Please welcome Maria Ribas as our guest today. Maria is a literary agent at Stonesong and a blogger at Cooks & Books. She helps turn great ideas into beautiful books, and she specializes in cookbooks, design, personal development, business, creativity, and spirituality. She likes those topics so much she also writes about them on her blog, Cooks & Books, where she hopes to show writers that running a creative business doesn’t have to be at odds with a quiet and intentional life.
I hope to help fiction writers see that sharing their work online is one of the most powerful ways they can grow creatively and that they already have many of the innate skills needed to stand out in a noisy online world. I believe storytelling is the secret sauce of the interwebs.
Turning Social Media into the Grandest Writing Exercise Of All
I specialize in platform-driven nonfiction, which is a very different beast than fiction. Or at least it used to be. In the past few years, there has been a shift toward platform-building in the fiction world, and I know this trend has left many a novelist frustrated and discouraged.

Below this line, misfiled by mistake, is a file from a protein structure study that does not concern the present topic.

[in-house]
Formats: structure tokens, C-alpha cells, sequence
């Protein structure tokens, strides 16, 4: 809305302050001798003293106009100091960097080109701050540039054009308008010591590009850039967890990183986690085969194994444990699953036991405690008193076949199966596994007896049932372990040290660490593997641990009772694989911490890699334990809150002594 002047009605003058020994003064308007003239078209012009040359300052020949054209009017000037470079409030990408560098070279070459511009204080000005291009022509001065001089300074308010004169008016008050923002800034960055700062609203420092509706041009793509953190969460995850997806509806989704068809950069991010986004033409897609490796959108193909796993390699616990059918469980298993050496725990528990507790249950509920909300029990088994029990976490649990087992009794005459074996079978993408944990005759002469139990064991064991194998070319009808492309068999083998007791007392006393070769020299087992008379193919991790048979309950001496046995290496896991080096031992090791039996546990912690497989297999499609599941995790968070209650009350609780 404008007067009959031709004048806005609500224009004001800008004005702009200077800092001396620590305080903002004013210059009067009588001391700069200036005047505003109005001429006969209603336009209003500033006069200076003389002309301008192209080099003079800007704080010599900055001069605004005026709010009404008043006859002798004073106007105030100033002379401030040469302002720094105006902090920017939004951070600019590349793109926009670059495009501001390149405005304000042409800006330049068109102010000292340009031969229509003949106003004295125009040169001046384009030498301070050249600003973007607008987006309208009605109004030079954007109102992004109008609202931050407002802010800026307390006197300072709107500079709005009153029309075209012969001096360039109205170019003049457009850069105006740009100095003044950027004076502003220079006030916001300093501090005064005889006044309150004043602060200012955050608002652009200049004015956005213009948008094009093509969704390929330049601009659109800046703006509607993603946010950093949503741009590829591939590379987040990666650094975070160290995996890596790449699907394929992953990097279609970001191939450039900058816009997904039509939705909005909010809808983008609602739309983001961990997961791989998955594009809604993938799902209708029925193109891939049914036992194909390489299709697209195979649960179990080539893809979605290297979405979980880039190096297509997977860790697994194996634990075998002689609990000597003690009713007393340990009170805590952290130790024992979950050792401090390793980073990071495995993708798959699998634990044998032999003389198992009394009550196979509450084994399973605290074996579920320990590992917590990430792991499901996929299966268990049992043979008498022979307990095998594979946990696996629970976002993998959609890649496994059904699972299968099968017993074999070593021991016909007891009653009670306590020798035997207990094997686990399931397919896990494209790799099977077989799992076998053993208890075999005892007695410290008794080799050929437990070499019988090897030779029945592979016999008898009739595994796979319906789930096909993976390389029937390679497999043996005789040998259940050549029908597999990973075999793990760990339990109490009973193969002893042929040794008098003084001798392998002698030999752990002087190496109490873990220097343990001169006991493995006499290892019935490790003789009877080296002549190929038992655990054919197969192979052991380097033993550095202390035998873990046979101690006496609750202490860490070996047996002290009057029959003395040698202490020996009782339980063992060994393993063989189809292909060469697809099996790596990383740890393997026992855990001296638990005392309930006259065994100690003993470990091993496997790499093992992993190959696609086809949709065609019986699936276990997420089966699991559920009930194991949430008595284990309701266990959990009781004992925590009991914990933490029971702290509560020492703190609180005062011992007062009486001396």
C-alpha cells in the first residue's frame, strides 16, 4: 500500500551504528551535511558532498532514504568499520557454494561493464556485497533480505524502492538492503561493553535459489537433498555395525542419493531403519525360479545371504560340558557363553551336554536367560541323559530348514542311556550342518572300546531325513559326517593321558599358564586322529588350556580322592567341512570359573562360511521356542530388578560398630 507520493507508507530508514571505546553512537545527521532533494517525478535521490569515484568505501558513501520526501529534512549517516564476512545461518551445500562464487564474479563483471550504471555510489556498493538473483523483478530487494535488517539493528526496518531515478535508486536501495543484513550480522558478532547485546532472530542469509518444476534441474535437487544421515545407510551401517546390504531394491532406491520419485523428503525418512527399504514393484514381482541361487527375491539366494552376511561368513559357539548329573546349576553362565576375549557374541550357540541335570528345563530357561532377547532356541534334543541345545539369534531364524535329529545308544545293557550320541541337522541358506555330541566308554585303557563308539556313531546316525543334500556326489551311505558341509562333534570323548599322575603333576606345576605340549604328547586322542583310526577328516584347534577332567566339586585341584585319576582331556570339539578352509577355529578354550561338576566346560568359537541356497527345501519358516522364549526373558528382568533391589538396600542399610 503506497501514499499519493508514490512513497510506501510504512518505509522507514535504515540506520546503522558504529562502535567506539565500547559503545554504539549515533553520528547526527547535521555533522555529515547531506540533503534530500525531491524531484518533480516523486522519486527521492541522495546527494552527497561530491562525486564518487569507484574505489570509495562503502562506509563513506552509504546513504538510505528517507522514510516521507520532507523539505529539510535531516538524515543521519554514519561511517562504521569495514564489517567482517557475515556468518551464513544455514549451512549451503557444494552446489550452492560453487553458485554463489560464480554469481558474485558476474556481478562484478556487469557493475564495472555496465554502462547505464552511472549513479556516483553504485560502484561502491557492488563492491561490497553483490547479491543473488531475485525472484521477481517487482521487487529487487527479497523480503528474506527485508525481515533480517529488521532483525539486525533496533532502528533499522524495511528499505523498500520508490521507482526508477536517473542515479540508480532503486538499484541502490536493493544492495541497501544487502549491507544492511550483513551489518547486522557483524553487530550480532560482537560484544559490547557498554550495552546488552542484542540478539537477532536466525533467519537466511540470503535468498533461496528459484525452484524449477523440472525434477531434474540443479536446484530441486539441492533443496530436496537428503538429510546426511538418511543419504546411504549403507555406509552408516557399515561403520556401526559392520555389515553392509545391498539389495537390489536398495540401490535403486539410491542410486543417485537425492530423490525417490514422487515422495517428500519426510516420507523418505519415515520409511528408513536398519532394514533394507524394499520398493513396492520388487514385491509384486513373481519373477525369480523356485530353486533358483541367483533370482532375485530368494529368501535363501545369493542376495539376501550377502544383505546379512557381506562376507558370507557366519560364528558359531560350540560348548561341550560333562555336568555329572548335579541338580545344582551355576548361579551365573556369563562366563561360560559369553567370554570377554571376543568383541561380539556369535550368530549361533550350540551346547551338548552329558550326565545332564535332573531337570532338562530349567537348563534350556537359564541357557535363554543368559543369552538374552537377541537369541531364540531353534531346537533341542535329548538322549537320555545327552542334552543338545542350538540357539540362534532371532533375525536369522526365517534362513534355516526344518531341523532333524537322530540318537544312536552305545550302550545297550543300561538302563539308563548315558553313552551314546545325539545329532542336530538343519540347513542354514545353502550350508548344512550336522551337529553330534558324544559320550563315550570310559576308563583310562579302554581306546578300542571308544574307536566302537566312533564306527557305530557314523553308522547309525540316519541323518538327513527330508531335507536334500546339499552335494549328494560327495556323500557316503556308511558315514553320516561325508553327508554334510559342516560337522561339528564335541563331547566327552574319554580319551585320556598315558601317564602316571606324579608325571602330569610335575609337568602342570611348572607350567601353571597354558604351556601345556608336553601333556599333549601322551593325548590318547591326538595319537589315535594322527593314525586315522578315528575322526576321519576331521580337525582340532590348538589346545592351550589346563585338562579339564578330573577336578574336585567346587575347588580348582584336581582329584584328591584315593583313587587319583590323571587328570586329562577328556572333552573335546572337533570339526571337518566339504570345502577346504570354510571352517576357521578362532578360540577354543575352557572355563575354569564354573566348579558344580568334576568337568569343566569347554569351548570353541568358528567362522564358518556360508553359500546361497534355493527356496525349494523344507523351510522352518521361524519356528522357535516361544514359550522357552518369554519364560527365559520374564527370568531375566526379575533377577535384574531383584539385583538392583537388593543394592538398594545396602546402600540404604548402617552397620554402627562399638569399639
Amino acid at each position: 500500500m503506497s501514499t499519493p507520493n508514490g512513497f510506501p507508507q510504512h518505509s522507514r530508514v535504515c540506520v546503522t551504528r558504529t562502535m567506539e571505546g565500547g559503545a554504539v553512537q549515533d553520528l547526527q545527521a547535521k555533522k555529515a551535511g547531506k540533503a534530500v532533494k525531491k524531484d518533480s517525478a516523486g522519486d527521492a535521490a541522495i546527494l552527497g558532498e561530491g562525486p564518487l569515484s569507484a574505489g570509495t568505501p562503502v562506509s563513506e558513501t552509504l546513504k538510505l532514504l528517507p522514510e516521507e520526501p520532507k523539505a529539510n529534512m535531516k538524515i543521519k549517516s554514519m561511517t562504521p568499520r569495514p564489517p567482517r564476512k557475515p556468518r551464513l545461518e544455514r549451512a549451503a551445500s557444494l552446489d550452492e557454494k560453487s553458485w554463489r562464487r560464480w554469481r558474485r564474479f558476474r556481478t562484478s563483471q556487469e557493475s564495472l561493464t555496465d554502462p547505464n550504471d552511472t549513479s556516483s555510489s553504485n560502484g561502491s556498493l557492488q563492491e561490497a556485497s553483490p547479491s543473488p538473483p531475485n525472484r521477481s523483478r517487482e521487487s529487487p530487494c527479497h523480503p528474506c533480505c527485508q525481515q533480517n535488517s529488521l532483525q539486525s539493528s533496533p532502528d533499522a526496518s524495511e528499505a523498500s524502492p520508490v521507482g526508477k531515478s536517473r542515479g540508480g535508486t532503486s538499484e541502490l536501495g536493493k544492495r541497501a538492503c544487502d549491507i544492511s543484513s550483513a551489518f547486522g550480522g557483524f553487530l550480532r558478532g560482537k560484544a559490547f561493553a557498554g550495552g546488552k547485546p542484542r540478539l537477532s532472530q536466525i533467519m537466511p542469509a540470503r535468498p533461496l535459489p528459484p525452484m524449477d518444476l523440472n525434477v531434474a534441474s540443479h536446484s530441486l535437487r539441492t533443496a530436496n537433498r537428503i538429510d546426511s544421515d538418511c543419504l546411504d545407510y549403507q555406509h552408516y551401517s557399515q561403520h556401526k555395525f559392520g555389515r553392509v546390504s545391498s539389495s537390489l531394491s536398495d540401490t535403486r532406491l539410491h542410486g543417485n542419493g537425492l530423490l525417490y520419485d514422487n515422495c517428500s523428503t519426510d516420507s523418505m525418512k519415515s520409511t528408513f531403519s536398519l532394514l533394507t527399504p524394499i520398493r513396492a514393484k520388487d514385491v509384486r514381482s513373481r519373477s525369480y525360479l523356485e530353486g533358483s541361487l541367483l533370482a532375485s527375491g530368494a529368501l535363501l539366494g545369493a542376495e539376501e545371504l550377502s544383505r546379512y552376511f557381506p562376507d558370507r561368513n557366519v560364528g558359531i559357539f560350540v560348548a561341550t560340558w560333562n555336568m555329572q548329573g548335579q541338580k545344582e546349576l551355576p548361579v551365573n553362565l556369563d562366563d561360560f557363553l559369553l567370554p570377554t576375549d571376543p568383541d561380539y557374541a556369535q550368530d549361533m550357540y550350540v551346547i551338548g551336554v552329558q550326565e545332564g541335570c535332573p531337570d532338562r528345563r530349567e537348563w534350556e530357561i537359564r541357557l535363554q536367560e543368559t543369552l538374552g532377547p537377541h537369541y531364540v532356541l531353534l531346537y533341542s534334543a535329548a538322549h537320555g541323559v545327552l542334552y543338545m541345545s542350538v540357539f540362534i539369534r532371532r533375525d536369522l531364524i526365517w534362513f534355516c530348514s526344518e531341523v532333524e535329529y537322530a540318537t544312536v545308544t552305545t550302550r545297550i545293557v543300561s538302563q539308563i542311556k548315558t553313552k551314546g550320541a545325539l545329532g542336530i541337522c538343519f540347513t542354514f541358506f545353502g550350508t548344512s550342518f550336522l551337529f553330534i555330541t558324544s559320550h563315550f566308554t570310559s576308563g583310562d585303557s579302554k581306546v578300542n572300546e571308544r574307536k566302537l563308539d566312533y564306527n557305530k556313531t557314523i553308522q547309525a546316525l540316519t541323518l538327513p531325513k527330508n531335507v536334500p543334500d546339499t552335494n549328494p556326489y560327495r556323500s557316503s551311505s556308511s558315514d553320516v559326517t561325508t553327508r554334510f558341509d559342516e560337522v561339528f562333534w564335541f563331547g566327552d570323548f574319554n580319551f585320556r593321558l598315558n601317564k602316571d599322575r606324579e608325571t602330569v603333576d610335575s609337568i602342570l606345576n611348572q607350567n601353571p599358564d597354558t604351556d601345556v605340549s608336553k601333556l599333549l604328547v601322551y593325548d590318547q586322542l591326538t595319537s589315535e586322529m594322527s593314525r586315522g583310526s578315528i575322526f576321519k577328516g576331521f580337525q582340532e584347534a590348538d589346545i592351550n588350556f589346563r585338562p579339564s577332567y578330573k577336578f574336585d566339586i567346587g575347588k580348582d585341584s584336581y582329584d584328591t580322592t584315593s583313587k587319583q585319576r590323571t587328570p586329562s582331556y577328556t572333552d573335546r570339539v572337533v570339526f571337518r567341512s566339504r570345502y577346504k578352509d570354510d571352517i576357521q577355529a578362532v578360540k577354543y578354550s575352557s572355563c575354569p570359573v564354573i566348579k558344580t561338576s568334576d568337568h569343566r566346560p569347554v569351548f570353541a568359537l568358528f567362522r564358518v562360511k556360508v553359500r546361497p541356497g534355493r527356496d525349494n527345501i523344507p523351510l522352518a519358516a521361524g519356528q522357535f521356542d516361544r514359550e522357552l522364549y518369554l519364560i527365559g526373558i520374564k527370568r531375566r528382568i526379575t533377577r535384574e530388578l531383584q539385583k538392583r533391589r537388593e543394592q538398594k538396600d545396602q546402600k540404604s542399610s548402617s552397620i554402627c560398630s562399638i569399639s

So what I want to tell you is this: as a novelist, you have a secret advantage in the online world.
I recently signed a new author—a food blogger—who has over 500,000 Facebook fans. People love her recipes, and they frequently come back to her site and newsletter for more of them.
But on Facebook, less than 5% of her fans are liking or clicking on her posts. That’s because recent algorithm changes to Facebook and Instagram have throttled the reach of posts, meaning that only a tiny percentage of the people who once clicked “like” on your page will ever see a certain post.
In today’s online world, you need to understand the algorithm if you want to get results from social media without the usual frustration and wasted effort. Luckily, at Facebook’s recent F8 conference, they explained exactly what makes their algorithm tick and how to make it work for you.
And it all comes down to one thing: storytelling.
Social media is nothing more than storytelling. Very-short storytelling. Let’s call it micro-storytelling, if you’ll humor me! It’s sharing snippets of stories with readers, but this time, you have a few more tools in your bag of tricks. You have images and videos, and they can open up your range of creativity and allow you to create vivid worlds and emotions for your reader.
Nobody does this better than novelists.
That’s why I sometimes have to coach my nonfiction authors to embrace storytelling on their social media and blogs, because many of them have become so efficient at posting new recipes or sharing helpful links that they forget that emotion is important, too. They become just a content-sharer, rather than storyteller, because they’ve convinced themselves that no one is interested in the stories of their day-to-day lives—their readers are just there for the listicles and action items. [Read more…]